Author Affiliations: Departments of Dermatology and Pathology, University of Iowa and Iowa City Veterans Affairs Medical Center, Iowa City.
Drug eruptions are common, occurring in 2% to 5% of hospitalized patients, and dermatopathologists and pathologists are often called on to distinguish those eruptions with a drug origin from the myriad of nondrug-induced dermatoses via biopsy specimens. Accepted dogma states that drug eruptions often demonstrate increased eosinophils while other dermatoses are always devoid of eosinophils. However, in this issue of the Archives, Hillesheim et al1 identify a practice gap: the overreliance on the presence of tissue eosinophilia in the incrimination of a medication as the cause of an eruption, in this case drug-induced subacute cutaneous lupus erythematosus.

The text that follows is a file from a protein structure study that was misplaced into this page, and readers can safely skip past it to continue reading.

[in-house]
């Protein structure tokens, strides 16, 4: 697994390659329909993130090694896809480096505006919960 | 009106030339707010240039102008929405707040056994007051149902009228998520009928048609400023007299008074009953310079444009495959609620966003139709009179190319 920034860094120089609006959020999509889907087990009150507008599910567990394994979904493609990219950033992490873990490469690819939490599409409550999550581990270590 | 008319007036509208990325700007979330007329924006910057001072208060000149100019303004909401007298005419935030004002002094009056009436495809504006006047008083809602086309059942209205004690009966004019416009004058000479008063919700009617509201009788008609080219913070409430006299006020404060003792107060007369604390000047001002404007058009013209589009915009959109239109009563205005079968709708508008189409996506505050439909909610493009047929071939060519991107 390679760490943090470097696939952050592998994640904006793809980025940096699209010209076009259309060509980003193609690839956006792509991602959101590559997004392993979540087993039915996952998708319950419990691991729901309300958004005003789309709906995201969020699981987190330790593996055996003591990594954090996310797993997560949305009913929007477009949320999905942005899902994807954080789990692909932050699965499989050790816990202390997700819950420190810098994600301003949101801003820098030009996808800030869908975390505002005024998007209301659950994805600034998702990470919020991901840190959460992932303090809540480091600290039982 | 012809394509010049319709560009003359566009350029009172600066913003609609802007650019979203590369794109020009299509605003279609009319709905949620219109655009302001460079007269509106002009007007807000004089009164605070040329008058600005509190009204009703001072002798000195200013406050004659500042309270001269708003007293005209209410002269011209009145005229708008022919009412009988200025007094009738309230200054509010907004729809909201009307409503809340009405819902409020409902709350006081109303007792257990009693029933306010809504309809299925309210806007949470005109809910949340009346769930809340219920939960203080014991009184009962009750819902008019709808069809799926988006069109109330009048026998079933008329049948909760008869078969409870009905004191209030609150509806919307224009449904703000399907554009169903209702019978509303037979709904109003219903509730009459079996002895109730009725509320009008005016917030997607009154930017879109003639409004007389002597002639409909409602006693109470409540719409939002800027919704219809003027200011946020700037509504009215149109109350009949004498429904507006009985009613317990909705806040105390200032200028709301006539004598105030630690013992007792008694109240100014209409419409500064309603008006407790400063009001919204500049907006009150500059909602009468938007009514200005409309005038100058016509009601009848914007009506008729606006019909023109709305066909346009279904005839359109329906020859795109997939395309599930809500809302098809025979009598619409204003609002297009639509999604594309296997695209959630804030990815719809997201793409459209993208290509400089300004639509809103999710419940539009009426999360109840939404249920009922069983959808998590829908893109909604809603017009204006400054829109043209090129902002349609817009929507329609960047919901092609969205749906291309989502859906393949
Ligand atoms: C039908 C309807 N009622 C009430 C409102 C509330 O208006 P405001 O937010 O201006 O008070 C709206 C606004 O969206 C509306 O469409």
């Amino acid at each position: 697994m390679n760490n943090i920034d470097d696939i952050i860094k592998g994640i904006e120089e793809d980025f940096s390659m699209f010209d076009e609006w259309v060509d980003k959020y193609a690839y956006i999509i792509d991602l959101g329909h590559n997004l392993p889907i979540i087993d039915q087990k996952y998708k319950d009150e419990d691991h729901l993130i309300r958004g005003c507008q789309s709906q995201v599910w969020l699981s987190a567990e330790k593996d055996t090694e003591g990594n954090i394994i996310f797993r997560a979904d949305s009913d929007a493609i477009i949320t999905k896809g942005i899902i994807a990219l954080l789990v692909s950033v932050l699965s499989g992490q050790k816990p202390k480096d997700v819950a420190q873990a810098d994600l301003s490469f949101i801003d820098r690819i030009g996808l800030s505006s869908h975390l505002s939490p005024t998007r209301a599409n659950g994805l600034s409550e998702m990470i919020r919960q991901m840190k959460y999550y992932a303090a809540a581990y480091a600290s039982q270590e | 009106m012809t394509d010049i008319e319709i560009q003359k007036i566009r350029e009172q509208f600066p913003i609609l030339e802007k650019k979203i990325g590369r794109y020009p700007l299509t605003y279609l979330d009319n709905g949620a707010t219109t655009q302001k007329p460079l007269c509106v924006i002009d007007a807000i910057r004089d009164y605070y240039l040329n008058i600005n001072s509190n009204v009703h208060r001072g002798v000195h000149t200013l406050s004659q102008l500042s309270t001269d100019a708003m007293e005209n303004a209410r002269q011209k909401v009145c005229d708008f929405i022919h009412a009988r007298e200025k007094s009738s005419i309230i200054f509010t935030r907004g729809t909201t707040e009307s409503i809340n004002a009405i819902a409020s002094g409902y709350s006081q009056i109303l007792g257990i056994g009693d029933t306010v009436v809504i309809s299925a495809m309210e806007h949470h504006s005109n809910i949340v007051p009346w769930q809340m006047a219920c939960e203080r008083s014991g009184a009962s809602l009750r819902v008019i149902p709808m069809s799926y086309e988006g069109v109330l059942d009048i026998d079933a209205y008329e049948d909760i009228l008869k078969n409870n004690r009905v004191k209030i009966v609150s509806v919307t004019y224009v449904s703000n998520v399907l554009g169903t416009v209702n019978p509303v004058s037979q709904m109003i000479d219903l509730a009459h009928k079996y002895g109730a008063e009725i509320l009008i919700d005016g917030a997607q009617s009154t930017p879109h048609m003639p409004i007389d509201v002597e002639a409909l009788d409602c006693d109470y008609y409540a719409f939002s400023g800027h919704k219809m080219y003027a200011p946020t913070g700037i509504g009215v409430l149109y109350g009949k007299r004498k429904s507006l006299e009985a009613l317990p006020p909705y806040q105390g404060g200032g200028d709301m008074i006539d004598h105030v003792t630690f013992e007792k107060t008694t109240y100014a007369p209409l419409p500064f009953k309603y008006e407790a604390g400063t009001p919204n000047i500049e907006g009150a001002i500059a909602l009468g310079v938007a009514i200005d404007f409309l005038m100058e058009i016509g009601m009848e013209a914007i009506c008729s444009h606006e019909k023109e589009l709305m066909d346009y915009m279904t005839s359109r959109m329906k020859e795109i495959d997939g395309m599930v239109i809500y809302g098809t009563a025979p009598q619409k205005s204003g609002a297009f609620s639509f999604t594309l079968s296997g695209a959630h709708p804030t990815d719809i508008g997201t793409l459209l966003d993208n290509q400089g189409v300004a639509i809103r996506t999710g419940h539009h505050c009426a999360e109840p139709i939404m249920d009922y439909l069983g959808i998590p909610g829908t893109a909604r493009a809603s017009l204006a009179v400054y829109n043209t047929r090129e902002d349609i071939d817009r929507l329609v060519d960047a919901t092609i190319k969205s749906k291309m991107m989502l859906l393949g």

Swick BL. Overreliance on Tissue Eosinophilia in Diagnosing Drug EruptionsComment on “Tissue Eosinophilia ”. Arch Dermatol. 2012;148(2):194. doi:10.1001/archdermatol.2011.2686